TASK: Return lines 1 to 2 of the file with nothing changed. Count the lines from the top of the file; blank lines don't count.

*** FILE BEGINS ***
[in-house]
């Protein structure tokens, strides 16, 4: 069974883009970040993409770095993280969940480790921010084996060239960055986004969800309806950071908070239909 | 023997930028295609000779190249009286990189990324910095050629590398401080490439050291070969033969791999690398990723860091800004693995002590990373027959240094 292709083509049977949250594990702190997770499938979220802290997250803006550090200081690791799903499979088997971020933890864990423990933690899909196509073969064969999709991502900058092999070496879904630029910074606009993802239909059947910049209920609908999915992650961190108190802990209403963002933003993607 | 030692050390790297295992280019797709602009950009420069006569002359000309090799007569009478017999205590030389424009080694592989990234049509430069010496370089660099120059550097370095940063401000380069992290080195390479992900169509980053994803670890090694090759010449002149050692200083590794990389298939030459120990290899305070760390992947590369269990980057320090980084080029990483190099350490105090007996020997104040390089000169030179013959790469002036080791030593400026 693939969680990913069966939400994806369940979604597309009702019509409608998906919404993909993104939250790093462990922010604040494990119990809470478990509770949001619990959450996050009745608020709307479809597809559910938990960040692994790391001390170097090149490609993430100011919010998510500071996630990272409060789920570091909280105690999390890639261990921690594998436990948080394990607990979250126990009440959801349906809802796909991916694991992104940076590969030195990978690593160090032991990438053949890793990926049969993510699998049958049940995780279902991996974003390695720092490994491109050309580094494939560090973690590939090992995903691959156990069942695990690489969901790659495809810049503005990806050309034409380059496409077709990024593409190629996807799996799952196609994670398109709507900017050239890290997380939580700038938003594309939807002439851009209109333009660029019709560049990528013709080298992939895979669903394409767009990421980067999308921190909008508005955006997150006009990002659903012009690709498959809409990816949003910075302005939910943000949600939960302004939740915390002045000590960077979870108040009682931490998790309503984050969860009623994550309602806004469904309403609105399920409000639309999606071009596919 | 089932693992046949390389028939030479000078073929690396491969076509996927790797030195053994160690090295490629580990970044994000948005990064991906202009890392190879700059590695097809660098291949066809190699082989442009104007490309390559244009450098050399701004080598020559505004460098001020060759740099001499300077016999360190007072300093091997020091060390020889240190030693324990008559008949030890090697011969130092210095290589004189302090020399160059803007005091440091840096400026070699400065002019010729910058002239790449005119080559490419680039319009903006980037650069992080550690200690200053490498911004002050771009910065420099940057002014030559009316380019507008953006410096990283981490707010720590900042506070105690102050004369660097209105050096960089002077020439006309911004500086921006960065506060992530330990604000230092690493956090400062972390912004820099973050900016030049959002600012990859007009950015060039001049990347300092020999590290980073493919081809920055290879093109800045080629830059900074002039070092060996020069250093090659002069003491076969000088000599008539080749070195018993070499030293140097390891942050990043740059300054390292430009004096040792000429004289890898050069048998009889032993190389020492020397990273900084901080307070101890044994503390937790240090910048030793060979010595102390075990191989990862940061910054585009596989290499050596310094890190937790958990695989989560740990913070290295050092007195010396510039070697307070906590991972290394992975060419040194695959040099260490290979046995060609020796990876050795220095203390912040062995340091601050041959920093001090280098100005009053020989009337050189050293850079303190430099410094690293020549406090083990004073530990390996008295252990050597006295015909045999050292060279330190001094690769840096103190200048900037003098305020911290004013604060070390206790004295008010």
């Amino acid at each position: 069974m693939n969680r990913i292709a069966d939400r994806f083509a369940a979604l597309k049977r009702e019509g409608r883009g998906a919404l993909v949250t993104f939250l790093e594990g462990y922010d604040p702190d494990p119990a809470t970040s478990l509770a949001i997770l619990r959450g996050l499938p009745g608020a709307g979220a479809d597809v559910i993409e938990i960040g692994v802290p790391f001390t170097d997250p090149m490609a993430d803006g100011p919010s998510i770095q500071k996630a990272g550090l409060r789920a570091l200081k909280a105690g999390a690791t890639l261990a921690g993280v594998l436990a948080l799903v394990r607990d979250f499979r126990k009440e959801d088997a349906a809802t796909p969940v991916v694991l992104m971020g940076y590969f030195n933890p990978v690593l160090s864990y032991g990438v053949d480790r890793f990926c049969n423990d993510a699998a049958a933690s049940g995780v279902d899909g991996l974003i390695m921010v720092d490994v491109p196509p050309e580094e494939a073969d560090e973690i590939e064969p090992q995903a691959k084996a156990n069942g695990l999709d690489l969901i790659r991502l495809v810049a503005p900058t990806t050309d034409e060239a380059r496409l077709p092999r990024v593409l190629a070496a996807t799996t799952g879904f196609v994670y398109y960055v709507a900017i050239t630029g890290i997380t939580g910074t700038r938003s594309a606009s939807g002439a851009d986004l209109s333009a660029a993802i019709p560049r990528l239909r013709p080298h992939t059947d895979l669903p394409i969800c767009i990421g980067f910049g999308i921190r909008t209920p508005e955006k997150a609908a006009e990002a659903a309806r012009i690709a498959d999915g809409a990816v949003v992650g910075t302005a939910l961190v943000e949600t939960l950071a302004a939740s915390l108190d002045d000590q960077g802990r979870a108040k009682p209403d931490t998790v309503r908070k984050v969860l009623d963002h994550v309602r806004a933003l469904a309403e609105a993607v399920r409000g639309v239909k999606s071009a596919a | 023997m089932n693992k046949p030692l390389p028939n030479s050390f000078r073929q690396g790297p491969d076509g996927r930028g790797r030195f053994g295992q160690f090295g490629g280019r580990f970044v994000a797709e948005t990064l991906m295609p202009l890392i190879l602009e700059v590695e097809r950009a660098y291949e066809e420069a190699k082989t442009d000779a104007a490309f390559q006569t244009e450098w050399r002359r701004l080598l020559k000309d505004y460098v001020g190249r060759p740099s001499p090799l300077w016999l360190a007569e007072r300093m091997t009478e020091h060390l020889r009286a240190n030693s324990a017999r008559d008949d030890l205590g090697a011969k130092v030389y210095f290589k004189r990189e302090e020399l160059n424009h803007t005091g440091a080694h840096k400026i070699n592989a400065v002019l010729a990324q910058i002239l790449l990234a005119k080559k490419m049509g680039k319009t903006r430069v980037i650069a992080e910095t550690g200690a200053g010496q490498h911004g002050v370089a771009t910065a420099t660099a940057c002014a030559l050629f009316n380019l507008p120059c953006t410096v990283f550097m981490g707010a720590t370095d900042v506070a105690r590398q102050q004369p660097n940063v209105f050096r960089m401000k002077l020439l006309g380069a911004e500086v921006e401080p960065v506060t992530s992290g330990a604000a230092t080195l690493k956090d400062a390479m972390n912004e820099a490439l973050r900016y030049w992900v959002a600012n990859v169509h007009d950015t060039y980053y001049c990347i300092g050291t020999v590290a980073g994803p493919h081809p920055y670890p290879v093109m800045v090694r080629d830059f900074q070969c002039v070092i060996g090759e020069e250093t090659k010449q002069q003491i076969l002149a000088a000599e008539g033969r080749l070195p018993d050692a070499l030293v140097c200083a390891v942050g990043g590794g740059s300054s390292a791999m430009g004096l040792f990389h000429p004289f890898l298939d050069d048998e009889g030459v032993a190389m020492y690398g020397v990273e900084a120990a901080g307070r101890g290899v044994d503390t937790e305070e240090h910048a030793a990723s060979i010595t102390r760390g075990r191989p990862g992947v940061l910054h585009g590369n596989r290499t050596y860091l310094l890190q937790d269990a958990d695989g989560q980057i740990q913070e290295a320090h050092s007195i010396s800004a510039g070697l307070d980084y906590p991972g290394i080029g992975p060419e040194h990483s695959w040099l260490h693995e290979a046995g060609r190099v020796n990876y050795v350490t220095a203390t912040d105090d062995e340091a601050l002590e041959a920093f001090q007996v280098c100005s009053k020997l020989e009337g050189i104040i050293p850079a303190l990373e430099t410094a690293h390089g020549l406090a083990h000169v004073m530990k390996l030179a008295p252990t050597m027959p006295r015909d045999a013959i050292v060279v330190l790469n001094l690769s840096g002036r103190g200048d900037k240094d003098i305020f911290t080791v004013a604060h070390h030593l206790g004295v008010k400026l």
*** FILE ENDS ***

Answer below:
[in-house]
């Protein structure tokens, strides 16, 4: 069974883009970040993409770095993280969940480790921010084996060239960055986004969800309806950071908070239909 | 023997930028295609000779190249009286990189990324910095050629590398401080490439050291070969033969791999690398990723860091800004693995002590990373027959240094 292709083509049977949250594990702190997770499938979220802290997250803006550090200081690791799903499979088997971020933890864990423990933690899909196509073969064969999709991502900058092999070496879904630029910074606009993802239909059947910049209920609908999915992650961190108190802990209403963002933003993607 | 030692050390790297295992280019797709602009950009420069006569002359000309090799007569009478017999205590030389424009080694592989990234049509430069010496370089660099120059550097370095940063401000380069992290080195390479992900169509980053994803670890090694090759010449002149050692200083590794990389298939030459120990290899305070760390992947590369269990980057320090980084080029990483190099350490105090007996020997104040390089000169030179013959790469002036080791030593400026 693939969680990913069966939400994806369940979604597309009702019509409608998906919404993909993104939250790093462990922010604040494990119990809470478990509770949001619990959450996050009745608020709307479809597809559910938990960040692994790391001390170097090149490609993430100011919010998510500071996630990272409060789920570091909280105690999390890639261990921690594998436990948080394990607990979250126990009440959801349906809802796909991916694991992104940076590969030195990978690593160090032991990438053949890793990926049969993510699998049958049940995780279902991996974003390695720092490994491109050309580094494939560090973690590939090992995903691959156990069942695990690489969901790659495809810049503005990806050309034409380059496409077709990024593409190629996807799996799952196609994670398109709507900017050239890290997380939580700038938003594309939807002439851009209109333009660029019709560049990528013709080298992939895979669903394409767009990421980067999308921190909008508005955006997150006009990002659903012009690709498959809409990816949003910075302005939910943000949600939960302004939740915390002045000590960077979870108040009682931490998790309503984050969860009623994550309602806004469904309403609105399920409000639309999606071009596919 | 089932693992046949390389028939030479000078073929690396491969076509996927790797030195053994160690090295490629580990970044994000948005990064991906202009890392190879700059590695097809660098291949066809190699082989442009104007490309390559244009450098050399701004080598020559505004460098001020060759740099001499300077016999360190007072300093091997020091060390020889240190030693324990008559008949030890090697011969130092210095290589004189302090020399160059803007005091440091840096400026070699400065002019010729910058002239790449005119080559490419680039319009903006980037650069992080550690200690200053490498911004002050771009910065420099940057002014030559009316380019507008953006410096990283981490707010720590900042506070105690102050004369660097209105050096960089002077020439006309911004500086921006960065506060992530330990604000230092690493956090400062972390912004820099973050900016030049959002600012990859007009950015060039001049990347300092020999590290980073493919081809920055290879093109800045080629830059900074002039070092060996020069250093090659002069003491076969000088000599008539080749070195018993070499030293140097390891942050990043740059300054390292430009004096040792000429004289890898050069048998009889032993190389020492020397990273900084901080307070101890044994503390937790240090910048030793060979010595102390075990191989990862940061910054585009596989290499050596310094890190937790958990695989989560740990913070290295050092007195010396510039070697307070906590991972290394992975060419040194695959040099260490290979046995060609020796990876050795220095203390912040062995340091601050041959920093001090280098100005009053020989009337050189050293850079303190430099410094690293020549406090083990004073530990390996008295252990050597006295015909045999050292060279330190001094690769840096103190200048900037003098305020911290004013604060070390206790004295008010």